What is the difference between MTP and MPO cables?

What is the difference between MTP and MPO cables?


MTP and MPO cables are both types of high-density fiber optic cables, typically used in network infrastructures, such as data centers, where the need for high data transfer rates and bandwidth is paramount. An MPO (Multi-fiber Push On) cable is essentially a bundle of fiber optic cables, each capable of transmitting and receiving data. On the other hand, MTP (Mechanical Transfer Push-on) is an enhanced version of MPO cables, offering superior performance and reliability. The primary difference lies in their respective designs: MPO cables have flat ends, while MTP cables have a rounded, floating ferrule that ensures better physical contact at the fiber tips.


Both MTP and MPO cables utilize optical fibers that transmit data through light pulses. These fibers, made primarily from silica glass with protective cladding, are fragile yet capable of carrying vast amounts of data over long distances with minimal loss. The primary difference between MTP and MPO cables in relation to the fibers used lies in the precision of fiber alignment. MTP cables offer superior alignment thanks to the floating ferrule, which facilitates improved fiber tip contact, ultimately resulting in lower loss and higher performance of data transmission compared to MPO cables.


The connector is a critical component of both MTP and MPO cables, as it’s responsible for aligning and connecting the fibers to ensure optimal data transfer. MPO connectors can accommodate up to 72 threads, whereas MTP connectors, designed by US Conec, can accommodate up to 216 lines. Both types of connectors utilize push-on technology for quick and efficient connections. However, MTP connectors offer superior performance due to additional features like removable housing, elliptical-shaped guide pins, and a floating ferrule for precise alignment and contact. These enhancements lead to less insertion loss and better return loss, making MTP connectors the preferred choice for high-performance networks.


MTP (Mechanical Transfer Push-on) technology, developed by US Conec, represents a significant advancement in the field of fiber optic connectors. As outlined above, it provides distinct improvements over the older MPO standard, including enhanced fiber alignment, higher capacity, and better overall performance. The key to MTP’s superior performance lies in its floating ferrule, which ensures optimal physical contact at fiber tips, resulting in lower loss and higher performance. Additionally, MTP connectors feature removable housing and elliptical guide pins, which further contribute to precise alignment and superior data transfer. As a result, MTP has become the preferred choice for high-speed, high-performance networks worldwide.


While MPO (Multi-Fiber Push On) technology laid the groundwork for multi-fiber connections, it has certain limitations in comparison to the more advanced MTP standard. Despite being able to connect multiple fibers simultaneously, MPO connectors often exhibit higher insertion loss and lower return loss due to less precise alignment. They lack the features that MTP connectors provide, such as removable housing and elliptical guide pins. These shortcomings can impact the overall performance of a network, particularly in high-speed applications. Therefore, while MPO connectors remain a viable choice for specific applications, the enhanced features and superior performance of MTP connectors make them the preferred option, particularly in high-performance network environments.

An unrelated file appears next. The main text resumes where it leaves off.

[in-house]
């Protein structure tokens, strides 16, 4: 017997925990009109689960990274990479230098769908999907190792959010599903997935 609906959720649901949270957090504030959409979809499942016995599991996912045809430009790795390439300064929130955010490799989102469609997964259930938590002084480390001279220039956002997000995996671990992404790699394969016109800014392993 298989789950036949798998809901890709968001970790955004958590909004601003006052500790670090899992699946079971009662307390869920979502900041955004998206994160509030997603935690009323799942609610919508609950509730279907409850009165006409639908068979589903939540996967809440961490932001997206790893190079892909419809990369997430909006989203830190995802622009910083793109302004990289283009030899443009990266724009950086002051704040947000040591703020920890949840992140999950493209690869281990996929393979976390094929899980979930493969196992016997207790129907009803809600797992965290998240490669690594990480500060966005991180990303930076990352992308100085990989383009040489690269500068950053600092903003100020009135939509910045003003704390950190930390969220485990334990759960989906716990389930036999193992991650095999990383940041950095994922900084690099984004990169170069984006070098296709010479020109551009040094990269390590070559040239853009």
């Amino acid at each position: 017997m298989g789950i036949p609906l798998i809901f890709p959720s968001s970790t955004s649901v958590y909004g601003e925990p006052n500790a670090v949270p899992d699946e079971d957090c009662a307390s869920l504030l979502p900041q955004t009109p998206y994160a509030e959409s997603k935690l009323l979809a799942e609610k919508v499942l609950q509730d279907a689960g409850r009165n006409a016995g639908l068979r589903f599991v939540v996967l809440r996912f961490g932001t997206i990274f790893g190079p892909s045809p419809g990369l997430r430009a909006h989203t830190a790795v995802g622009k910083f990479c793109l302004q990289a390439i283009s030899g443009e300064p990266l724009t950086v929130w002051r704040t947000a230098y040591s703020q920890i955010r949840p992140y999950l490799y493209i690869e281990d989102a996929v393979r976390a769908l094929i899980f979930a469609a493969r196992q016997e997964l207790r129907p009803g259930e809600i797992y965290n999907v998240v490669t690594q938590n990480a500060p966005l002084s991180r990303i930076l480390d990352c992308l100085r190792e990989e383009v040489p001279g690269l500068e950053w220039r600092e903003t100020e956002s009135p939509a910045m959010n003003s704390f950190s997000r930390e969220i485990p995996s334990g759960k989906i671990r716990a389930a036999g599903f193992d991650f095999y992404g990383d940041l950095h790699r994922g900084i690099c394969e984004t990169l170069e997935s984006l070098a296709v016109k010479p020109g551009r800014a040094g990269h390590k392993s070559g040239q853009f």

How do MTP and MPO connectors compare in terms of performance?

How do MTP and MPO connectors compare in terms of performance?

As we continue our comparison between MTP and MPO connectors, one of the critical areas to consider is the physical contact list. This refers to the various physical interactions between fibers that ensure data transmission. For fiber optic connectors, accurate physical contact is of utmost importance as it directly impacts performance.

Insertion Loss: MTP connectors, with their superior design, typically exhibit lower insertion loss than MPO connectors, thus ensuring more efficient data transmission.

Return Loss: The advanced engineering of MTP connectors results in a higher return loss, signifying less signal reflection and better performance.

Multiple Fiber Connection: Both MTP and MPO connectors support multiple fiber connections simultaneously. However, MTP connectors, with their floating ferrule and removable housing, ensure better alignment and fewer losses.

Durability: The robust design of MTP connectors ensures they are more durable than MPO connectors, providing longevity in high-performance networks.

Ease of Use: The removable housing feature in MTP connectors allows for easier handling and maintenance compared to MPO connectors.

In conclusion, while both MTP and MPO connectors have their place in optical communication, the superior physical contact list of MTP connectors often makes them the preferred choice for high-performance, high-speed networks.

What are the specific applications of MTP and MPO cables?

What are the specific applications of MTP and MPO cables?

MTP and MPO cables find widespread use in high-speed network infrastructure, particularly within data centers.

Datacenter: In data centers, high fiber count cables are essential to handle the immense data traffic. Here, MTP and MPO cables are often employed due to their ability to support multiple fiber connections simultaneously, enhancing transmission capacity and efficiency.

Fiber Optic Cable: MPO fiber optic cables are commonly used in situations where space and cost are of concern. Their compact design can accommodate a higher fiber count in a given diameter compared to traditional cables.

Cabling System: Both MTP and MPO cables play pivotal roles in structured cabling systems, enabling streamlined management and flexibility. They support various types of data transmission, making them suitable for a range of applications, from data centers to telecommunications.